In last week’s post, I called Cartier’s “So Pretty” a rose chypre.
That wasn’t quite right. It’s actually a (no!) fruity floral. I just couldn’t bring myself to use that dreaded term.
I guess I have some ‘splainin’ to do.
In the world of fragrance minutiae, this teeny little corner of the universe that means so much to me and you, a Chypre has high cheekbones and a well-modulated if somewhat husky voice, whereas a fruity floral designation usually means one thing and one thing only: trailer trash.
To me, a Chypre has what I call “the pinch.” It’s a nearly physical reaction to the dry, astringent quality that comes from -- and only from -- oakmoss. It’s like vinegrette salad dressing. Without the vinegar, the oil just tastes, well, oily. You can’t substitute for it. You can put in all the citrus juice and herbs and mustard you have, but it still won’t pinch.
Since the unfortunate and, imho, dubious death of oakmoss as a perfume ingredient, there are lots of “Modern Chypres” like Ralph Lauren’s “Turquoise” and Lauder’s “Jasmine White Moss.” Pleasant as they may be, they don’t have the pinch. There’s a certain desperation in the combining of patchouli and whatever else they can find on the shelf to duplicate a real Chypre. It doesn’t work.
As for “So Pretty,” I did find a vintage mini I had, and I’m comparing the vintage and the modern as I write this. It is a little drier. The modern is a little lusher and -- dare I say it? -- fruitier. Even the vintage, though, doesn’t pinch. Therefore, not a Chypre. Not in my book.
Along with other perfume bloggers, I can’t imagine why the industry continues to use the term; a fond look back, perhaps? Uh, no. Unless one is something of a scent analyst, this is beyond esoteric; the public could hardly care less. So who are the manufacturers naming for? Us? Themselves? And, why? Confusion, or a lack of imagination?
I have a suggestion.
Let’s use "Chypre" for buying or describing vintage perfumes only. For the “modern” (ie Not) Chypres, well, hmmm...we can call them “Chypish.” Pronounced “Sheepish.” In honor of the bravery, iconoclasm and, well, chutzpah the modern fragrance industry has shown as it steadfastly resists the denigration of its five-star classics.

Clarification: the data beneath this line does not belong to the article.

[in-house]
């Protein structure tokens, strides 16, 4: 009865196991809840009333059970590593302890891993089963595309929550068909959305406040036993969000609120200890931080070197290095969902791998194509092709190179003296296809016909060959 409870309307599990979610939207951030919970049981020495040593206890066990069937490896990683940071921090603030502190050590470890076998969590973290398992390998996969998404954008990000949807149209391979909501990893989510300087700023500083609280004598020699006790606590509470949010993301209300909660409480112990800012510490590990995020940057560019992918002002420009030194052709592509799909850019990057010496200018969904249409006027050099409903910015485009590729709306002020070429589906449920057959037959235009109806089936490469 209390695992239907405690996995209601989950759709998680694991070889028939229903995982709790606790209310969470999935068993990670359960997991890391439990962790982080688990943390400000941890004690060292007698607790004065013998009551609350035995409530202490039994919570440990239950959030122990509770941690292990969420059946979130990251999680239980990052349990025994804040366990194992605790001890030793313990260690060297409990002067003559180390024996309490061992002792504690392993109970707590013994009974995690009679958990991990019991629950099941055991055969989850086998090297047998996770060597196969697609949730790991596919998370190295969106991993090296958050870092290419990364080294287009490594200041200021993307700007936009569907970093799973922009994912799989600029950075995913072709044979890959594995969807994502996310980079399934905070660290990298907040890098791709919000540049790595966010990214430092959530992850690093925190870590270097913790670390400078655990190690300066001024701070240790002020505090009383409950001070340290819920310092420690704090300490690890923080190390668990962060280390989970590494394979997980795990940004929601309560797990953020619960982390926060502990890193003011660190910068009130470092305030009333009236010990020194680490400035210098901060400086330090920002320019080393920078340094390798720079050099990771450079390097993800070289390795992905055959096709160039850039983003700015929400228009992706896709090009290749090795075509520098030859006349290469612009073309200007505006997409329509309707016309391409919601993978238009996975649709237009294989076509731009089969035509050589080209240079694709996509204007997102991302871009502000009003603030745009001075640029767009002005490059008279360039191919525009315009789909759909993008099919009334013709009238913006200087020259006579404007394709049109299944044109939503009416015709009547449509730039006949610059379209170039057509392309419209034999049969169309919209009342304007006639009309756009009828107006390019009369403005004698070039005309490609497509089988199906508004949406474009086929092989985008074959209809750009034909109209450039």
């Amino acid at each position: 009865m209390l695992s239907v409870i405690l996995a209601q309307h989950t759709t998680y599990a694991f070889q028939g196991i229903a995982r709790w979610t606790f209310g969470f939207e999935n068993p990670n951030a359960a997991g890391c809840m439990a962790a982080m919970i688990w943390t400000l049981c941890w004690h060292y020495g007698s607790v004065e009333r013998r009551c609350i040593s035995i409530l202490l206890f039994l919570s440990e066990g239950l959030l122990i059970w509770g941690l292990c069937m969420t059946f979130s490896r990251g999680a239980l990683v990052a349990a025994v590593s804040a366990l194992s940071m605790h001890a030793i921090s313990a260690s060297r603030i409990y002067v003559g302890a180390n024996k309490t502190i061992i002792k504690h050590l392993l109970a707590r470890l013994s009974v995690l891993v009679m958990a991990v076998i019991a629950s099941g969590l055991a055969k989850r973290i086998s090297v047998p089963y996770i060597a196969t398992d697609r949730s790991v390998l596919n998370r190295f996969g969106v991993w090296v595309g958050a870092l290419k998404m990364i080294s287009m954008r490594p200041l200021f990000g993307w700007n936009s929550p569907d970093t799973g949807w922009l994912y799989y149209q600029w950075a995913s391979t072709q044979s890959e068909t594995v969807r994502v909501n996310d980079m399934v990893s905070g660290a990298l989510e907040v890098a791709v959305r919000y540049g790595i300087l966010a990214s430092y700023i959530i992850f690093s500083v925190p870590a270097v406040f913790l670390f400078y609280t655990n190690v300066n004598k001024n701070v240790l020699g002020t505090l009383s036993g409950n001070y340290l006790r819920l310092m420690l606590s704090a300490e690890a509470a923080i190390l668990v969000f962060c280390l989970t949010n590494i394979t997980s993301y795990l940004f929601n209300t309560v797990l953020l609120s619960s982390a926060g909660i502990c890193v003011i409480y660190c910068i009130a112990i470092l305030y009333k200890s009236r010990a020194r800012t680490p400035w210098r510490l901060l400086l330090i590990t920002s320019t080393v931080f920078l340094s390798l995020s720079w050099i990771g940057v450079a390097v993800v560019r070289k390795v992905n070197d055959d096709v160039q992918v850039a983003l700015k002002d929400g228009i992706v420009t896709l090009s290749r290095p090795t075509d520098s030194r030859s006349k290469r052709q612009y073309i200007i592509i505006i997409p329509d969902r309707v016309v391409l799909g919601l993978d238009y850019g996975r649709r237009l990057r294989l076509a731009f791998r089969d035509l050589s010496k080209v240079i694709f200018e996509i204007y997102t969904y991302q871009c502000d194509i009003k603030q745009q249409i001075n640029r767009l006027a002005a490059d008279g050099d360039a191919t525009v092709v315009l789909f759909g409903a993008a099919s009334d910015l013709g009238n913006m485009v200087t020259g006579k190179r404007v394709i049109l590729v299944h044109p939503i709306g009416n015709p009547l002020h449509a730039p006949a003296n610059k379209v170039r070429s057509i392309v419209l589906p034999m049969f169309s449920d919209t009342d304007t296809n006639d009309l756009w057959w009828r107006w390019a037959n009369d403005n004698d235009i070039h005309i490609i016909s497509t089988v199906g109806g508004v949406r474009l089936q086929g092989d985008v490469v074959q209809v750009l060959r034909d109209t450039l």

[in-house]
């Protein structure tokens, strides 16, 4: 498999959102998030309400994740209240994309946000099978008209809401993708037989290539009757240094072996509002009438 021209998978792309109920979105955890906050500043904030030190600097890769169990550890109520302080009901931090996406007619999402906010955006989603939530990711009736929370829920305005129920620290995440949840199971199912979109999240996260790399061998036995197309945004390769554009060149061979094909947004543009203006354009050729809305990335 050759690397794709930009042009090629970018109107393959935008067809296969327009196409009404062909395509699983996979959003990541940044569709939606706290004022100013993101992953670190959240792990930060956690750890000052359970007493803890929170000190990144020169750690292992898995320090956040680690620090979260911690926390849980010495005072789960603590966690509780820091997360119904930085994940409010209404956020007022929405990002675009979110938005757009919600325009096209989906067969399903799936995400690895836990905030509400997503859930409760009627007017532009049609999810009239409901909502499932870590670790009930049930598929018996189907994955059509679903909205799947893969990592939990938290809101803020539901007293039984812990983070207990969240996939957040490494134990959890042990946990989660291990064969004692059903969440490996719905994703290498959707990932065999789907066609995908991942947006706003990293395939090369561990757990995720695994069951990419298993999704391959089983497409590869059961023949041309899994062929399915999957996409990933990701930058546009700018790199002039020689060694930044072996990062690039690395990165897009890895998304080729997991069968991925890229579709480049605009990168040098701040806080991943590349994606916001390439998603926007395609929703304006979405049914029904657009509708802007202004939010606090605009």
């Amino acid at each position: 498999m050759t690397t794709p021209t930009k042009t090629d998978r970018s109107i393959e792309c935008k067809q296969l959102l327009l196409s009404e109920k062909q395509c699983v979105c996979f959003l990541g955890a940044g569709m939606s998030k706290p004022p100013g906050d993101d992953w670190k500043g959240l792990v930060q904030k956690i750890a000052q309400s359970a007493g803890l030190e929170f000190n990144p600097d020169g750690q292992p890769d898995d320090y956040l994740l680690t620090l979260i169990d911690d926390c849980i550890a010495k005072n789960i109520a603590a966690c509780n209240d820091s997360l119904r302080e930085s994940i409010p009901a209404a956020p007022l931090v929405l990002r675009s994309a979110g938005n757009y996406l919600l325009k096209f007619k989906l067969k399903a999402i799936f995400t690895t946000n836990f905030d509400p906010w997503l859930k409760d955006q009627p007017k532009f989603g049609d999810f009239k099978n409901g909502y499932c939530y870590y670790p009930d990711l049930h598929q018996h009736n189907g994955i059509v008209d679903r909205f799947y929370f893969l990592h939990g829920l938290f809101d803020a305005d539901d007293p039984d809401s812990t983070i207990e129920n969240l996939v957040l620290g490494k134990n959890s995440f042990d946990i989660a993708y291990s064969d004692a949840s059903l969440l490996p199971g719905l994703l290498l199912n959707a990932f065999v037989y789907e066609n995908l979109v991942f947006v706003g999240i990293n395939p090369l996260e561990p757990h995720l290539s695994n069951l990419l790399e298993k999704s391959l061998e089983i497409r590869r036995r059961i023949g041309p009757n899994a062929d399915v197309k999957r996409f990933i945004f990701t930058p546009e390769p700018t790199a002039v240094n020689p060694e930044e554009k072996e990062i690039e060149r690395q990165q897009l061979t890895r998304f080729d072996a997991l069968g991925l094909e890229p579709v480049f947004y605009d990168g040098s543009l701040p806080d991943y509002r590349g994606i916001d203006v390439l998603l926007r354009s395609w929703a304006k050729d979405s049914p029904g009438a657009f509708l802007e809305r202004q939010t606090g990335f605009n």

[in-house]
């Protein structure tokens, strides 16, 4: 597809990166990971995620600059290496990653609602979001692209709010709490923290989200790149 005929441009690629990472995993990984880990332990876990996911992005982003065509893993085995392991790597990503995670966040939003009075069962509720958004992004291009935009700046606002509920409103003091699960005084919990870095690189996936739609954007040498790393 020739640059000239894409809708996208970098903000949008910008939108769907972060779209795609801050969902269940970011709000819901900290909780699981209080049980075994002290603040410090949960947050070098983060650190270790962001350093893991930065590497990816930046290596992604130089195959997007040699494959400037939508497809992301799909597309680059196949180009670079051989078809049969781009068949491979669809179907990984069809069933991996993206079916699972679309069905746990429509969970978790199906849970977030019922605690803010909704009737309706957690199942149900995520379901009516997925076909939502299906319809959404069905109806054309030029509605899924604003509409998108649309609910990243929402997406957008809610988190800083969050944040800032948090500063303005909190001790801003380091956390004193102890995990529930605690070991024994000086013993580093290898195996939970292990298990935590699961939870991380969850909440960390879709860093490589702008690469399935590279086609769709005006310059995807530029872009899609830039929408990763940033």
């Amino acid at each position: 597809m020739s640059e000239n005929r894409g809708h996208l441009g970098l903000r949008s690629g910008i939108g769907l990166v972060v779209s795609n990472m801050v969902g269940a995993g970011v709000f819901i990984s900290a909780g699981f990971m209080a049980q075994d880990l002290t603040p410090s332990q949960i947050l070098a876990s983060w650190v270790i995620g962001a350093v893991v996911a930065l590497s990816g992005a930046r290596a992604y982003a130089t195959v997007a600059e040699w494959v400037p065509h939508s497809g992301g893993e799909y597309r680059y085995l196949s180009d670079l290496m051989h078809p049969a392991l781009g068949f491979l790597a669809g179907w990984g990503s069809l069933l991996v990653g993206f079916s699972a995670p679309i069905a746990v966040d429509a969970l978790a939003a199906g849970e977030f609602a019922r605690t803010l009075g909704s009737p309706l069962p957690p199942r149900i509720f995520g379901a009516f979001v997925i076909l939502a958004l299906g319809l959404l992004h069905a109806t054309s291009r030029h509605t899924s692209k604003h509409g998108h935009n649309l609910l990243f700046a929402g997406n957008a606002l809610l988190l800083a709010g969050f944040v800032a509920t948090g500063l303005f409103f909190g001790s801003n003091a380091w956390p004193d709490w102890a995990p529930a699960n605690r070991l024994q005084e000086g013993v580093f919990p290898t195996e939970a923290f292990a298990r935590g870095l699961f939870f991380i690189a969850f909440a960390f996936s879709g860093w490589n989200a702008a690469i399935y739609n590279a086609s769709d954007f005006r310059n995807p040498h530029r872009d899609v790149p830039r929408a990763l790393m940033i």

As for florals with fruit: one comparison that came to my admittedly lowbrow mind is television’s “Situation Comedy” or “sitcom” as it is better known. “Sitcom” is usually used in a derogatory way. That deserves its own continum too, though. From “I Love Lucy,” a landmark for all time, to “All In the Family,” a landmark of its time, to...well...wait a second. It’ll come to me. OK. I’ve got one. “The Office.”
“Nahema” would occupy the landmark category, and it is a floral with fruit notes. So is “So Pretty, “ which, while not a landmark for all time, feels a lot like its time and lives up to its name rather well. The floral is primarily rose, whereas the fruits vary, berries, peaches, plums. The fragrance is mixed with skill and some restraint. And, in spite of all that, it is a fruity floral.
What has give this unfortunate category its bad reputation is the screaming, hair-pulling girlfighting reality-show-contestant modern “fruity floral;” -- screechy, sugary, synthetic liquid neon designed to keep some celebrity’s name out there and, incidentally, convince the 12-24 female demo buy it by the barrel.
Let’s call this type the“Frooty Floral.” (Many already do.) This designation says what it needs to say without insulting an entire fragrance sub-family. It’s code, sure. Nothing wrong with that. It’s not as though the larger world is waiting. And it’s not as though anything perfume bloggers say is going to influence the Suits at the big conglomerates. But I’ll feel better about the whole thing.
And I’ll be able to use the term “fruity floral” without flinching.
Photo used under license © Coccon | Dreamstime.com
More discussion about these issues can be found at the blogs (links to left) Grain de Musc and Now Smell This.